Q: Last summer I booked a flight from Denver to Portland, Ore., on Cheaptickets.com for October. Our carrier, Frontier Airlines, cancelled our flight and we were rebooked on a new flight that was unacceptable.
I read Frontier’s contract of carriage and found out that I was entitled to a refund. So I called Cheaptickets.com to ask for my money back, but was told that I had to wait, because the airline could change its flight schedule again.
I waited a month and called back. This time, Cheaptickets.com was a bit more helpful. A very nice lady set up a conference call with Frontier. After half an hour, we got it all sorted out and I was told my refund would get taken care of.
I booked a ticket on anther airline and took the trip. But the refund never showed up. I called again in October to find out what had happened. After several calls to Cheaptickets.com’s accounting offices, I was told to call Frontier to get some additional ticket information.
Every time I called Cheaptickets.com, I was on hold for a long time – sometimes up to an hour and a half. Each time I had to deal with a new agent, to whom I had to tell my story again.
I’ve called again and again, and it’s almost February. Can you help me get my money back?
— Ryan Richter
A: Airlines are often quick to take your money and slow to return it. As a case-in-point, I would offer your sad tale of getting the runaround from Frontier.
The airline should have offered you a refund immediately instead of making you wait. I reviewed Frontier’s contract and found no mention of a “cooling off” period for passengers when a schedule change goes into effect.
By the way, looking up the contract of carriage after Frontier changed its schedule was smart. Most travelers would have just taken the new flight.
And picking Cheaptickets.com wasn’t such a bad move either. I know, you spent hours on the phone. You argued with one clueless agent after another. It’s irritating, isn’t it? Cheaptickets.com really shouldn’t let its customers wait for that long.
But at least you had an agent on your side as an advocate. You might not have gotten that far with the airline (although that’s just speculation – from what I can tell, Frontier is a decent carrier).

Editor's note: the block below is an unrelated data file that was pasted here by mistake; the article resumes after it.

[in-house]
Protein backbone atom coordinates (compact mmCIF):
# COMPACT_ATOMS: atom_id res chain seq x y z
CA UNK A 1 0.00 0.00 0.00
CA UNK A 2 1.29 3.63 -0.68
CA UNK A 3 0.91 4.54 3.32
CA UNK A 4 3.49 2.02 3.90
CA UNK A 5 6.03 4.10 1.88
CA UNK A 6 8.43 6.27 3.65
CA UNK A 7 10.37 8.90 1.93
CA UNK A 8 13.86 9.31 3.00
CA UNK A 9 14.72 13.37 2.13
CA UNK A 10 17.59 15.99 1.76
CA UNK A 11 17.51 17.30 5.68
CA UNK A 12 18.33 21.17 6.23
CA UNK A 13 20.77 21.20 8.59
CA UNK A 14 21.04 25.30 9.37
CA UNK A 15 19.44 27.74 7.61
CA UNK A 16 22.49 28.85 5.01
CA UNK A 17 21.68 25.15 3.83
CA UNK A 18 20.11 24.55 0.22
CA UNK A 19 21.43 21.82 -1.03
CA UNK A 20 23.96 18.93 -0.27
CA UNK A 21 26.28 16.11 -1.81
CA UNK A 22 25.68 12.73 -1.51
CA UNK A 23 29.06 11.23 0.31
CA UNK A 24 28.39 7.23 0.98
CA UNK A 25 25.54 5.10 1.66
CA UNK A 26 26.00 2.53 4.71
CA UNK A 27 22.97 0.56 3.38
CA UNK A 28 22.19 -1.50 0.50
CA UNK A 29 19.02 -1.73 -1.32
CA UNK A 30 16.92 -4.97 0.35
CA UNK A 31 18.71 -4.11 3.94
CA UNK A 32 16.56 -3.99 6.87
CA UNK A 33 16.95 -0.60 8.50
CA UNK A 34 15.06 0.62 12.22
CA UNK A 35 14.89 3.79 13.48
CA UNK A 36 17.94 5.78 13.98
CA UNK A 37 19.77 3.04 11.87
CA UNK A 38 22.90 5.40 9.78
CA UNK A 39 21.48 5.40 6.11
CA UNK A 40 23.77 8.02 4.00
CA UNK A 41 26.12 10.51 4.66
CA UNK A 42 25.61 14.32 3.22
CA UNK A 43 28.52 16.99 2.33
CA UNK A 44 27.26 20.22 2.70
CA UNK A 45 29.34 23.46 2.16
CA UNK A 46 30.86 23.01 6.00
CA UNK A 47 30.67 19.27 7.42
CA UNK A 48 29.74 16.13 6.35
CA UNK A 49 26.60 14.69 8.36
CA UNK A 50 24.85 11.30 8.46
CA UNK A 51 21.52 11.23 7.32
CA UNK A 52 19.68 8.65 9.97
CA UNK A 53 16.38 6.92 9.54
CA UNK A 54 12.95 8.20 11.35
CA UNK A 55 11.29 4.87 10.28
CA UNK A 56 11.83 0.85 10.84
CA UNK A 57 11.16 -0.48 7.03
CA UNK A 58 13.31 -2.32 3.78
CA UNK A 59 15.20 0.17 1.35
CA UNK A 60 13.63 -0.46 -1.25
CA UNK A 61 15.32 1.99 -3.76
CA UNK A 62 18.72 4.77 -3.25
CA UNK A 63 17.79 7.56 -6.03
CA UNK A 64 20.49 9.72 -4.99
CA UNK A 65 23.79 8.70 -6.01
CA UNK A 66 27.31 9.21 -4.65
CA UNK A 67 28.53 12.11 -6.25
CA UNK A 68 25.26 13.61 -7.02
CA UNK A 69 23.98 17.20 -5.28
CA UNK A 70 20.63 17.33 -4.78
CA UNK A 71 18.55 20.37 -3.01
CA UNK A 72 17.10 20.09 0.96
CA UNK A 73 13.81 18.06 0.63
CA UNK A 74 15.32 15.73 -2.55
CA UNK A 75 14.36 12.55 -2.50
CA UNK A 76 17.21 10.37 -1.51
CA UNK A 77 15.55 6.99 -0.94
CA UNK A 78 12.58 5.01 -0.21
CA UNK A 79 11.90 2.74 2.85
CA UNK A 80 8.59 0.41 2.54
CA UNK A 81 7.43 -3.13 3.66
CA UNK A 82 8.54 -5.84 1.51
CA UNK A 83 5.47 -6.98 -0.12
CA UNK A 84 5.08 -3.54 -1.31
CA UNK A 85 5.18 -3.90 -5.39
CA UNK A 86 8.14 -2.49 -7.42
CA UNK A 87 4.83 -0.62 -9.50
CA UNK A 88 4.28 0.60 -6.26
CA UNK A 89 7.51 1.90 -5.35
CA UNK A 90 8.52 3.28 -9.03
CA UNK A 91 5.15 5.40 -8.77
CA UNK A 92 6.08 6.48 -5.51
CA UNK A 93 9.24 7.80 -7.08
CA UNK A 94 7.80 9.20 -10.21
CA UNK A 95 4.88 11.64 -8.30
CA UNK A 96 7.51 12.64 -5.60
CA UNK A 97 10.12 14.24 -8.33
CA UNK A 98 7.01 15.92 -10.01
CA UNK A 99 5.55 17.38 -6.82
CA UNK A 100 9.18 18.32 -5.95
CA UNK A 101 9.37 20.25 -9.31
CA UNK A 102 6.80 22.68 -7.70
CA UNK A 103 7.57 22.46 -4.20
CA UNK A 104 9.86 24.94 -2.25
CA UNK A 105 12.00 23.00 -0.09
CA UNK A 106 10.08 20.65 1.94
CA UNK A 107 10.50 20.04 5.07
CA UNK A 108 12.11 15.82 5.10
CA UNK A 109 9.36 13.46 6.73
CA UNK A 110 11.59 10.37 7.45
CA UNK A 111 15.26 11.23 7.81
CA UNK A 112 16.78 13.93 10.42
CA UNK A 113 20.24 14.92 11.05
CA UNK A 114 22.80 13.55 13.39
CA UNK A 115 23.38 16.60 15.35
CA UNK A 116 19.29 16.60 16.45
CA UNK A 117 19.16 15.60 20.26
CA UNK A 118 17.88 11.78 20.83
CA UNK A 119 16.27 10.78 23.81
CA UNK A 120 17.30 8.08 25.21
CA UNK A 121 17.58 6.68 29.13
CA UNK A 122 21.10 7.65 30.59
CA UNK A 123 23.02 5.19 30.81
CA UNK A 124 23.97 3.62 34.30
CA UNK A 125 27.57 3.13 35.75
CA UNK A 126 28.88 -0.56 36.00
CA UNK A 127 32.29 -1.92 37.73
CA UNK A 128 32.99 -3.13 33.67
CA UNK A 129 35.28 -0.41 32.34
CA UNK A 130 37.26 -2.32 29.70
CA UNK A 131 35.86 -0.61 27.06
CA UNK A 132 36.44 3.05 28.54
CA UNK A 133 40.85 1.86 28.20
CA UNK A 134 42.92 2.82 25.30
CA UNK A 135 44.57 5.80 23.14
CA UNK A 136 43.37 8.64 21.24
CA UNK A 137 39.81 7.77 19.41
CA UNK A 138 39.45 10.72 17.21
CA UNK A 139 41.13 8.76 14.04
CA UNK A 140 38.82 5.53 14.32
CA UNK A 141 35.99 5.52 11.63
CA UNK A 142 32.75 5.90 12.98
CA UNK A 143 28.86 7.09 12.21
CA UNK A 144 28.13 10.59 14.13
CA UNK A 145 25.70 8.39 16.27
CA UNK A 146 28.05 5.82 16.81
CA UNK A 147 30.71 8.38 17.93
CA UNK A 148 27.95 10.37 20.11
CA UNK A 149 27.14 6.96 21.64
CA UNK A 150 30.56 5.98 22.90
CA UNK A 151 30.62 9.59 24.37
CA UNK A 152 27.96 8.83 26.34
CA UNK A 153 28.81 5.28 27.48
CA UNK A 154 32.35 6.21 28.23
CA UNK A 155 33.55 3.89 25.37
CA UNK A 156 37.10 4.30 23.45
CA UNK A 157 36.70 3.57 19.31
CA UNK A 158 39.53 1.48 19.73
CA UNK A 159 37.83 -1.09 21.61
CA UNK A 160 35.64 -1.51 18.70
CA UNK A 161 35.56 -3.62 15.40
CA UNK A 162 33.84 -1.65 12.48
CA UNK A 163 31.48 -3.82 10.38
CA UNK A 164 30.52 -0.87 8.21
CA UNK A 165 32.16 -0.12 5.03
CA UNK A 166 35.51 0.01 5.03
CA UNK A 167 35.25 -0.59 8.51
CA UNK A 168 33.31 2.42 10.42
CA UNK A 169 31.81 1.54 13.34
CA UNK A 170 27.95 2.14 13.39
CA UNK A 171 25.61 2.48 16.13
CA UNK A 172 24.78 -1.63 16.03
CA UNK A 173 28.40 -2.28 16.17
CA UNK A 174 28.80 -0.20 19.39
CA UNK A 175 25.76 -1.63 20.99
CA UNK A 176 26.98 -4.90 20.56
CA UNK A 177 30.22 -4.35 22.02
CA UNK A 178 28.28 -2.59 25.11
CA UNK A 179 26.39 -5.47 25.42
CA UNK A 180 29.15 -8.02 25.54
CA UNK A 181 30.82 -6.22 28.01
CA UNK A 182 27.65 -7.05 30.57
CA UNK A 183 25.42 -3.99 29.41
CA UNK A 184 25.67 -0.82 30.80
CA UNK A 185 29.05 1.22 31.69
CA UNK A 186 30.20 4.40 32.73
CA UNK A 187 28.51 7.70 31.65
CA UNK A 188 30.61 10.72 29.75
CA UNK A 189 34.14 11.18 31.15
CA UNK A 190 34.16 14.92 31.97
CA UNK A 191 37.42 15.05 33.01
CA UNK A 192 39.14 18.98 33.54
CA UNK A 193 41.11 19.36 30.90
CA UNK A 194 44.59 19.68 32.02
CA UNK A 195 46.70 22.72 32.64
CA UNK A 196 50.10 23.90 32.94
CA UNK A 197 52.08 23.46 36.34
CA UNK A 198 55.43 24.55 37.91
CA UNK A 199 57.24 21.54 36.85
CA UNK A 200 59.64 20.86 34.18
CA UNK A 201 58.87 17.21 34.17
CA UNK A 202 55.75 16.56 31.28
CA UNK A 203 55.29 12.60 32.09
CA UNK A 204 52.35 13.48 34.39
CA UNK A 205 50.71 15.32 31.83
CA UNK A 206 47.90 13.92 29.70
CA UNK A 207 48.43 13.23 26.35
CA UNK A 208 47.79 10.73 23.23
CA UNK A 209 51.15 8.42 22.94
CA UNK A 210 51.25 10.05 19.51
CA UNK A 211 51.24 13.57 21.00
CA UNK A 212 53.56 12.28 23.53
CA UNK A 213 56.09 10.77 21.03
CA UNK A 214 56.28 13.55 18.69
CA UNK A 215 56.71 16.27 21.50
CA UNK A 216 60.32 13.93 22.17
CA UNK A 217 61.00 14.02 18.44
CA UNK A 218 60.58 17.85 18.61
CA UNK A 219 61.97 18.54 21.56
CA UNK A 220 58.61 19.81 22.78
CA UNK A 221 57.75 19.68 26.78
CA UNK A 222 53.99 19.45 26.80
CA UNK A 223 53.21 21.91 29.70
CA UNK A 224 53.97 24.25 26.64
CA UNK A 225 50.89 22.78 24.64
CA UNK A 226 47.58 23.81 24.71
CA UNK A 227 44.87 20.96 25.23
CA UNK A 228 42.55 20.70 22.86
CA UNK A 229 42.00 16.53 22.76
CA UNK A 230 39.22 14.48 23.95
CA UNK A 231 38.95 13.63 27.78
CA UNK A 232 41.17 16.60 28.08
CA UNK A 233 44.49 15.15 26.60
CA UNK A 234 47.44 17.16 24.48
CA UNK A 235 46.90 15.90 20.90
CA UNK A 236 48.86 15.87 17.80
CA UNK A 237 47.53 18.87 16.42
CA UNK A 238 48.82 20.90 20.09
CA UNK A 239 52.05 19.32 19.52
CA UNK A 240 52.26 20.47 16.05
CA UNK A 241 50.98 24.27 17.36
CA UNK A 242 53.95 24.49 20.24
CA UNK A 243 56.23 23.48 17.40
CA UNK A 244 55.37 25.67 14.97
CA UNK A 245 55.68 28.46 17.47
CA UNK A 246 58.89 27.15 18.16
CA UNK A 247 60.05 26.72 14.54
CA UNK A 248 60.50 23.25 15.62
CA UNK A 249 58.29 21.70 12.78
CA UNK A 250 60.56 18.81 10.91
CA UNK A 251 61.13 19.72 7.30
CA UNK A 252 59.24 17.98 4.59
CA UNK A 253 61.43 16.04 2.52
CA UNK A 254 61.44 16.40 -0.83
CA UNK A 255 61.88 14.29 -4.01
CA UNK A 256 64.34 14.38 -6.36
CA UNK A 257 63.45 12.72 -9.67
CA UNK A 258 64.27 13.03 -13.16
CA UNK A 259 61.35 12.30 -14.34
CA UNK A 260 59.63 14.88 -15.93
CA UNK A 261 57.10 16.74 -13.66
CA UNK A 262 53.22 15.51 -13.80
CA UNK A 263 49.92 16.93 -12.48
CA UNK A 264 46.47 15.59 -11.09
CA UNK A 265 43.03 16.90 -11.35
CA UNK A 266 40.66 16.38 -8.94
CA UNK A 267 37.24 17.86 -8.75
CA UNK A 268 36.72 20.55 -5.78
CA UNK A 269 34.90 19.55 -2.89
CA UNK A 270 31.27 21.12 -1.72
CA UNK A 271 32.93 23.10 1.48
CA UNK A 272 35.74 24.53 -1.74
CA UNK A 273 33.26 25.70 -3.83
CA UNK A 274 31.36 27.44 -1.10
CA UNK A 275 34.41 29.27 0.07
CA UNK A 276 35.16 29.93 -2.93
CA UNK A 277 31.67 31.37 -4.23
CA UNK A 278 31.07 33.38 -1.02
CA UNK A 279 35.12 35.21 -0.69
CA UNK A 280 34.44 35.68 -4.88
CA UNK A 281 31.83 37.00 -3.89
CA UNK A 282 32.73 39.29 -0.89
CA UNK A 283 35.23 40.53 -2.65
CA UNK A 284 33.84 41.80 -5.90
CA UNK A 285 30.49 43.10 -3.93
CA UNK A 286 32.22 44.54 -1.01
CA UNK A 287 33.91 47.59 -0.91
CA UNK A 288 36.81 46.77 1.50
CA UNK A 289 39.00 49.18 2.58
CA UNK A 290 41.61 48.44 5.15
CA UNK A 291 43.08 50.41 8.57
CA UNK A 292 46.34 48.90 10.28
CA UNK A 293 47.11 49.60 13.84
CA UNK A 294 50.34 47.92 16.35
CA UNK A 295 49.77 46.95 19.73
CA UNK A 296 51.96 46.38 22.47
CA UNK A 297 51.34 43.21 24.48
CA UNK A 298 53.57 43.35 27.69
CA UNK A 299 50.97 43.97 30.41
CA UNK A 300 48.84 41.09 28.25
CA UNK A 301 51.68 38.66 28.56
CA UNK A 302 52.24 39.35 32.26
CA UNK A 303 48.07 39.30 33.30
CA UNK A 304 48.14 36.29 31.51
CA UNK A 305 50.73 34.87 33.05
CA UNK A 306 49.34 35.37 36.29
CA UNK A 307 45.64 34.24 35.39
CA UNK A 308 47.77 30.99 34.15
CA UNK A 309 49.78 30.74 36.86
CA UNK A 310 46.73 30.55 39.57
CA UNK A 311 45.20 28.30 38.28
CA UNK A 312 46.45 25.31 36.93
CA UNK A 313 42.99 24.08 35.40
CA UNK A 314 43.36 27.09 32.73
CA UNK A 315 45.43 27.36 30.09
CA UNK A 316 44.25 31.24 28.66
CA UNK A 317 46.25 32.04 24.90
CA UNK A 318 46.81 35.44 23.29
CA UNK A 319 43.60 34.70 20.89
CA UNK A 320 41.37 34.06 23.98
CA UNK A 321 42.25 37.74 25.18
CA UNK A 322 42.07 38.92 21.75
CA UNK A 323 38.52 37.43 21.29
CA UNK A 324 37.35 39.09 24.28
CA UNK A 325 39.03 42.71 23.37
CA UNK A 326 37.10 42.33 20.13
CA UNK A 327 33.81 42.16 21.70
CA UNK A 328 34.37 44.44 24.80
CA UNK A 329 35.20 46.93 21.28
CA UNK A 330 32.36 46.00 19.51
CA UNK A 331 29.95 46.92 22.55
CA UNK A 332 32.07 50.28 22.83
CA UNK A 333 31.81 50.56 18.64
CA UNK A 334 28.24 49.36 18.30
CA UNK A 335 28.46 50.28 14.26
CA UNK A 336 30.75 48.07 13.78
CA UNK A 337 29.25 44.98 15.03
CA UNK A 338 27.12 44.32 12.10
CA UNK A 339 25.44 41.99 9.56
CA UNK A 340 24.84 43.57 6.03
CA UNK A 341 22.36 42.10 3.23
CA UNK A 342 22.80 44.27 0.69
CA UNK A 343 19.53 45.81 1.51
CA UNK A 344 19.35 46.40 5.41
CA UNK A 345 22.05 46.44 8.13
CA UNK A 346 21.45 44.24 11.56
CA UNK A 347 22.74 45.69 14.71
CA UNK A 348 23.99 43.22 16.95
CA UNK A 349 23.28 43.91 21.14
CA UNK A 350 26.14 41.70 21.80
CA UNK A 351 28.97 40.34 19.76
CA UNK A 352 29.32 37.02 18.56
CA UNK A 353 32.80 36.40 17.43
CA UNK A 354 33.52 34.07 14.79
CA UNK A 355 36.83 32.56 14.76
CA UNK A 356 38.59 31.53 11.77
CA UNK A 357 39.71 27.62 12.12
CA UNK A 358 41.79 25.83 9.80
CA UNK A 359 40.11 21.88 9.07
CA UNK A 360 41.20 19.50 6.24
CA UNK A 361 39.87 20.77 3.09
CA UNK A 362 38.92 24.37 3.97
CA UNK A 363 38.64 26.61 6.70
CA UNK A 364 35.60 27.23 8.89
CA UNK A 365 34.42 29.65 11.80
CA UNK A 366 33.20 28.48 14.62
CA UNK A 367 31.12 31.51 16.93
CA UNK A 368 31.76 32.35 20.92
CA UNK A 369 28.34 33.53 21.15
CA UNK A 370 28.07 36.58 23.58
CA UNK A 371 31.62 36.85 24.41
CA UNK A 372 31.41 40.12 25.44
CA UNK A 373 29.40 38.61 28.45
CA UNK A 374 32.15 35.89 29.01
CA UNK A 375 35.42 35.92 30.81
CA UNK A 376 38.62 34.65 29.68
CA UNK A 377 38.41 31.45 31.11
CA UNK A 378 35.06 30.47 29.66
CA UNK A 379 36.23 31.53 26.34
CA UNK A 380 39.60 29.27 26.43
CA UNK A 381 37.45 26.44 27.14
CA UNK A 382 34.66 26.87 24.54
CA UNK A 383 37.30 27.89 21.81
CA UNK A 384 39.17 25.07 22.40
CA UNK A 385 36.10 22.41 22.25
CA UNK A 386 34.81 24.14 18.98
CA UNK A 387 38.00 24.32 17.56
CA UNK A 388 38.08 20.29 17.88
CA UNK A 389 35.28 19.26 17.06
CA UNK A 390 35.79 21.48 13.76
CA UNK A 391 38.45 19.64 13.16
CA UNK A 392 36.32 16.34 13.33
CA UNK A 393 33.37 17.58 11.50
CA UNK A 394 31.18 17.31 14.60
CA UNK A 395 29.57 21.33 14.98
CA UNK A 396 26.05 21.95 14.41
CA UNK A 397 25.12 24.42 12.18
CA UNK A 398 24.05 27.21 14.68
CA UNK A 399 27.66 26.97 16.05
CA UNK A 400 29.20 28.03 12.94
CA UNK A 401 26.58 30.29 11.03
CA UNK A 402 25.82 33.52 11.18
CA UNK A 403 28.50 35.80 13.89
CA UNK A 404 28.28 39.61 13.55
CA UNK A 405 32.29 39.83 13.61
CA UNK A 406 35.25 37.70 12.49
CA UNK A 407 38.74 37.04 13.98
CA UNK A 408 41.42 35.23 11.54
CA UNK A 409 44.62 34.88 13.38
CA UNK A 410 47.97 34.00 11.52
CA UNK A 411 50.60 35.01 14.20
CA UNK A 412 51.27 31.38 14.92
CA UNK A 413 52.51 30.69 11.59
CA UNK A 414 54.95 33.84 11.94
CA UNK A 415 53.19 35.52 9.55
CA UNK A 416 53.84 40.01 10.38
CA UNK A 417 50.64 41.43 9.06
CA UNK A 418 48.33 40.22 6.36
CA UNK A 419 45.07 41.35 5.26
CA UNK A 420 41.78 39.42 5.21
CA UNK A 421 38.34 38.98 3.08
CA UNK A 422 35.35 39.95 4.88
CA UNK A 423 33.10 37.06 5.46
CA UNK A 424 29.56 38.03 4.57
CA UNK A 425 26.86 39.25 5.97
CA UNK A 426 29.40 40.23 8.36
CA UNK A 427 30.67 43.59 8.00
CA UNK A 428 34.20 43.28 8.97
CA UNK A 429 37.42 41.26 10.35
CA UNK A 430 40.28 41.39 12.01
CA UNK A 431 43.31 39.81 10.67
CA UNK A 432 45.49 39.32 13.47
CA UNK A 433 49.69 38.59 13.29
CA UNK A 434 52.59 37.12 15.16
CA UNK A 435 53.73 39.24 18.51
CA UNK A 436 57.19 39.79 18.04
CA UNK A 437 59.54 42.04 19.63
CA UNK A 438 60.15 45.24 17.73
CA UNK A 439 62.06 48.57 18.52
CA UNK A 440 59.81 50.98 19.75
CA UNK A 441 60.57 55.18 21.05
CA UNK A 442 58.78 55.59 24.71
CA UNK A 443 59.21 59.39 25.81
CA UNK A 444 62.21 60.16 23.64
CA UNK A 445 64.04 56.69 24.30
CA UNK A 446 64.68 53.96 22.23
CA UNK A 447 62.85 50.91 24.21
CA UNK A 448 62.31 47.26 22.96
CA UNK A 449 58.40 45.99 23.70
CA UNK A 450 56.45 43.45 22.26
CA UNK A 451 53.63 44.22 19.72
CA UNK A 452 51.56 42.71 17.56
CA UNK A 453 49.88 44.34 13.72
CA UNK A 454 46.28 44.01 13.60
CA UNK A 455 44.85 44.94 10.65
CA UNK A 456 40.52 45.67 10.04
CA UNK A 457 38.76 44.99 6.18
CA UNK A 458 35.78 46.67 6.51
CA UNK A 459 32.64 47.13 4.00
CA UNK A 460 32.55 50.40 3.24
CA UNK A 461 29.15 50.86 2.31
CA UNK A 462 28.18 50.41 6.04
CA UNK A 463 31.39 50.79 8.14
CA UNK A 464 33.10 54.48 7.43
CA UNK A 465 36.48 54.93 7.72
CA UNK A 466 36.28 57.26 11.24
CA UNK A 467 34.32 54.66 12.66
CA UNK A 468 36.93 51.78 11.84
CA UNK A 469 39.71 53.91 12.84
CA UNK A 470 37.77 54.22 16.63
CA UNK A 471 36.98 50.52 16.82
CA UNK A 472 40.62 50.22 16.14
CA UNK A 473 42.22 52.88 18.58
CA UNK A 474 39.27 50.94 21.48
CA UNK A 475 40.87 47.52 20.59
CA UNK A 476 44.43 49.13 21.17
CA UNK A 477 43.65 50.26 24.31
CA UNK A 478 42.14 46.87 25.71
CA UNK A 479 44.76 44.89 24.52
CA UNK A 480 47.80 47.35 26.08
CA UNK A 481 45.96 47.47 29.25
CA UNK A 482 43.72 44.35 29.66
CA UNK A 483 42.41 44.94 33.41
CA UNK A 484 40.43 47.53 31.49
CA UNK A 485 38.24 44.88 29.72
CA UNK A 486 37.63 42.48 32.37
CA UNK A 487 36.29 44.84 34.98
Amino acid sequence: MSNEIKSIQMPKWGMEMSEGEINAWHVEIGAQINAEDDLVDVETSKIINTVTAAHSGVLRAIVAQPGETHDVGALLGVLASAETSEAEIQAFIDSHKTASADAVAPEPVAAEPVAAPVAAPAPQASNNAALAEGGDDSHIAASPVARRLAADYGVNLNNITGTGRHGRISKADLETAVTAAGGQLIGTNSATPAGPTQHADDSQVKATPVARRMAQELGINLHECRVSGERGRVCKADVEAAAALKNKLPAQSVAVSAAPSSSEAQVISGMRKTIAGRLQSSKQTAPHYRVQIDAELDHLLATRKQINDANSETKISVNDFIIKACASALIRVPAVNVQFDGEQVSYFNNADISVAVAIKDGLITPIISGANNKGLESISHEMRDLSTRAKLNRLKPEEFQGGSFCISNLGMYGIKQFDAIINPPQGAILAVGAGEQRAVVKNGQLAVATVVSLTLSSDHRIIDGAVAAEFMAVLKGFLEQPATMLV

My point is, Cheaptickets.com wasn’t going abandon you. At least that’s the impression I got after discussing your case with Cheaptickets.com spokeswoman Kate Sullivan. She shared the agency’s file on you with me, and as best I can tell, it handled everything by the book.
“Frontier was delayed in getting the refund to Cheaptickets.com,” Sullivan explained. “Once we received payment from Frontier, we turned around the refund in about two business days.”
The $1,008 you spent on your airline tickets is on its way back to you. As for whose fault this whole mess is, I think there’s enough blame to go around for everyone. Cheaptickets.com, with its not-in-the-know agents (even Sullivan admitted that she had no idea why one representative asked you to call Frontier for more information on your ticket). Frontier, of course, for its foot-dragging.
And you might have been more patient.
Sure, you had every right to get angry over having to listen to elevator music for more than an hour while you waited your turn to have your case heard. But refunds typically take several billing cycles – that’s up to three months. Cheaptickets.com’s records show that it told you about the possibility of a delay.
Next time an airline tries to pull this funny business, or your online agency tells you the airline is pulling this funny business, whip out the contract of carriage and quote it chapter and verse. If the agent doesn’t see things your way, maybe a supervisor will.
There’s no excuse for not following your own rules.